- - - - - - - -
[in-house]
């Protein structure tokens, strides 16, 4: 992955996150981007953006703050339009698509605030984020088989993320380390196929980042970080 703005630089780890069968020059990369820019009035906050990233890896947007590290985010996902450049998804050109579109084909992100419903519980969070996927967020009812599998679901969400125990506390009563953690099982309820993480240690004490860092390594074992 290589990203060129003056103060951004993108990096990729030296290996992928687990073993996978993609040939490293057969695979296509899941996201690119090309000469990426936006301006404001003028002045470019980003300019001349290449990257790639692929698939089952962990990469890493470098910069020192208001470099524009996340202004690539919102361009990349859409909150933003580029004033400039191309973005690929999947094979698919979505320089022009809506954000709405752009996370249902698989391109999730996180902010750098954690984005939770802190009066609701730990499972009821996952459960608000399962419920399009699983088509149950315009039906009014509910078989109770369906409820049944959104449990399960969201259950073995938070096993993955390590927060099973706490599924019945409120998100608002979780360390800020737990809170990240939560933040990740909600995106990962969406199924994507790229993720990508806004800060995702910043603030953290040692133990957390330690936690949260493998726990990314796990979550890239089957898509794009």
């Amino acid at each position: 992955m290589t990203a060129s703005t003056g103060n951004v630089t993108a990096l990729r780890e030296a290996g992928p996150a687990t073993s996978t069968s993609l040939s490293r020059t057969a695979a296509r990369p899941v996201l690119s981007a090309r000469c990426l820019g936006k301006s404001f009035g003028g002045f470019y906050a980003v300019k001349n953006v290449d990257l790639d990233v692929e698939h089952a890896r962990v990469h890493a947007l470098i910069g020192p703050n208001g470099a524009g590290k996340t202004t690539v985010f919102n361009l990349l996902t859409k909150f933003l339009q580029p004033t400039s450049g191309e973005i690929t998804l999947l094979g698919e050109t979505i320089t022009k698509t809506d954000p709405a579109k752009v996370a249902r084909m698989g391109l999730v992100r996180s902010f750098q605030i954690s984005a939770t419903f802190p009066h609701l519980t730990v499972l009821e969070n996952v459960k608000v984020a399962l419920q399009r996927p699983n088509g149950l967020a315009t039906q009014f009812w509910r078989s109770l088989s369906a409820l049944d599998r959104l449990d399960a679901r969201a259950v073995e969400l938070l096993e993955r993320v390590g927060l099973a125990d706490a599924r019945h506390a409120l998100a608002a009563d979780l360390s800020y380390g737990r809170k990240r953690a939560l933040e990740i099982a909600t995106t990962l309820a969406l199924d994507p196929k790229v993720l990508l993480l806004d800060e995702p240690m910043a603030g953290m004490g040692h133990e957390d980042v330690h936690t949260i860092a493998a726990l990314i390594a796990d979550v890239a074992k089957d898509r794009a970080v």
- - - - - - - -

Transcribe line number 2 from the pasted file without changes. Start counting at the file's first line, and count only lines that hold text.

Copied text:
């Protein structure tokens, strides 16, 4: 992955996150981007953006703050339009698509605030984020088989993320380390196929980042970080 703005630089780890069968020059990369820019009035906050990233890896947007590290985010996902450049998804050109579109084909992100419903519980969070996927967020009812599998679901969400125990506390009563953690099982309820993480240690004490860092390594074992 290589990203060129003056103060951004993108990096990729030296290996992928687990073993996978993609040939490293057969695979296509899941996201690119090309000469990426936006301006404001003028002045470019980003300019001349290449990257790639692929698939089952962990990469890493470098910069020192208001470099524009996340202004690539919102361009990349859409909150933003580029004033400039191309973005690929999947094979698919979505320089022009809506954000709405752009996370249902698989391109999730996180902010750098954690984005939770802190009066609701730990499972009821996952459960608000399962419920399009699983088509149950315009039906009014509910078989109770369906409820049944959104449990399960969201259950073995938070096993993955390590927060099973706490599924019945409120998100608002979780360390800020737990809170990240939560933040990740909600995106990962969406199924994507790229993720990508806004800060995702910043603030953290040692133990957390330690936690949260493998726990990314796990979550890239089957898509794009």